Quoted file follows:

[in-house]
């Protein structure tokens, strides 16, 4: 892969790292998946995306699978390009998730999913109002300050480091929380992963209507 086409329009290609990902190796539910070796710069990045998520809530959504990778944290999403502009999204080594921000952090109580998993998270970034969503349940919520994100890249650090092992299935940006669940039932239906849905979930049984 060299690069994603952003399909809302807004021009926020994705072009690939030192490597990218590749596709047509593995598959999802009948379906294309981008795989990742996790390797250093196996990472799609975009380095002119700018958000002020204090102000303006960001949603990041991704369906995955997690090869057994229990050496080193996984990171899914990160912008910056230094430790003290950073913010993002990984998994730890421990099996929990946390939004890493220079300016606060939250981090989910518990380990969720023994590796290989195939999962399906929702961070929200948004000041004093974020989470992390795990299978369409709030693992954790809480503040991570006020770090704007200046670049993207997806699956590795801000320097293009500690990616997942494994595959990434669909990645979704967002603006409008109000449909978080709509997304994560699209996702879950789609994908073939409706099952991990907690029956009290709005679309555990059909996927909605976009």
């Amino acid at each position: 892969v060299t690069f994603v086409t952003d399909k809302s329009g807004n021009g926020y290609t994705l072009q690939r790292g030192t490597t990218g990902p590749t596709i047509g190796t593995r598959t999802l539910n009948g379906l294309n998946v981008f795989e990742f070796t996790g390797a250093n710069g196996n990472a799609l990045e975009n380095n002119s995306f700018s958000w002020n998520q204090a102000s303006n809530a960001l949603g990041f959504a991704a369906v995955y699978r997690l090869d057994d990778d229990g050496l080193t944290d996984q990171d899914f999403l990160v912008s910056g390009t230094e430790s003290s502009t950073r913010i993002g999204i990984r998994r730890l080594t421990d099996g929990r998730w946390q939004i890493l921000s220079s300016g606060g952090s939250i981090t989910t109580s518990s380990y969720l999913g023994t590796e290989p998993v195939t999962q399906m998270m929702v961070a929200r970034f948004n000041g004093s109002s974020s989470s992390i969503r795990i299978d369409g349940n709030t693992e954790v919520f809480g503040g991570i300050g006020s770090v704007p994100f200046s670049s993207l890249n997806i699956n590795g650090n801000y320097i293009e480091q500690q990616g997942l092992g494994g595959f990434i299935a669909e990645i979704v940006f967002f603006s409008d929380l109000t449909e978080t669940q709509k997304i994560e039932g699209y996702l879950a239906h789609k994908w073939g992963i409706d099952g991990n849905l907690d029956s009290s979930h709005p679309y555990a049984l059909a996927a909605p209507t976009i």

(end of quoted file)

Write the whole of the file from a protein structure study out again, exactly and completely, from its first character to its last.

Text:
[in-house]
């Protein structure tokens, strides 16, 4: 892969790292998946995306699978390009998730999913109002300050480091929380992963209507 086409329009290609990902190796539910070796710069990045998520809530959504990778944290999403502009999204080594921000952090109580998993998270970034969503349940919520994100890249650090092992299935940006669940039932239906849905979930049984 060299690069994603952003399909809302807004021009926020994705072009690939030192490597990218590749596709047509593995598959999802009948379906294309981008795989990742996790390797250093196996990472799609975009380095002119700018958000002020204090102000303006960001949603990041991704369906995955997690090869057994229990050496080193996984990171899914990160912008910056230094430790003290950073913010993002990984998994730890421990099996929990946390939004890493220079300016606060939250981090989910518990380990969720023994590796290989195939999962399906929702961070929200948004000041004093974020989470992390795990299978369409709030693992954790809480503040991570006020770090704007200046670049993207997806699956590795801000320097293009500690990616997942494994595959990434669909990645979704967002603006409008109000449909978080709509997304994560699209996702879950789609994908073939409706099952991990907690029956009290709005679309555990059909996927909605976009």
């Amino acid at each position: 892969v060299t690069f994603v086409t952003d399909k809302s329009g807004n021009g926020y290609t994705l072009q690939r790292g030192t490597t990218g990902p590749t596709i047509g190796t593995r598959t999802l539910n009948g379906l294309n998946v981008f795989e990742f070796t996790g390797a250093n710069g196996n990472a799609l990045e975009n380095n002119s995306f700018s958000w002020n998520q204090a102000s303006n809530a960001l949603g990041f959504a991704a369906v995955y699978r997690l090869d057994d990778d229990g050496l080193t944290d996984q990171d899914f999403l990160v912008s910056g390009t230094e430790s003290s502009t950073r913010i993002g999204i990984r998994r730890l080594t421990d099996g929990r998730w946390q939004i890493l921000s220079s300016g606060g952090s939250i981090t989910t109580s518990s380990y969720l999913g023994t590796e290989p998993v195939t999962q399906m998270m929702v961070a929200r970034f948004n000041g004093s109002s974020s989470s992390i969503r795990i299978d369409g349940n709030t693992e954790v919520f809480g503040g991570i300050g006020s770090v704007p994100f200046s670049s993207l890249n997806i699956n590795g650090n801000y320097i293009e480091q500690q990616g997942l092992g494994g595959f990434i299935a669909e990645i979704v940006f967002f603006s409008d929380l109000t449909e978080t669940q709509k997304i994560e039932g699209y996702l879950a239906h789609k994908w073939g992963i409706d099952g991990n849905l907690d029956s009290s979930h709005p679309y555990a049984l059909a996927a909605p209507t976009i």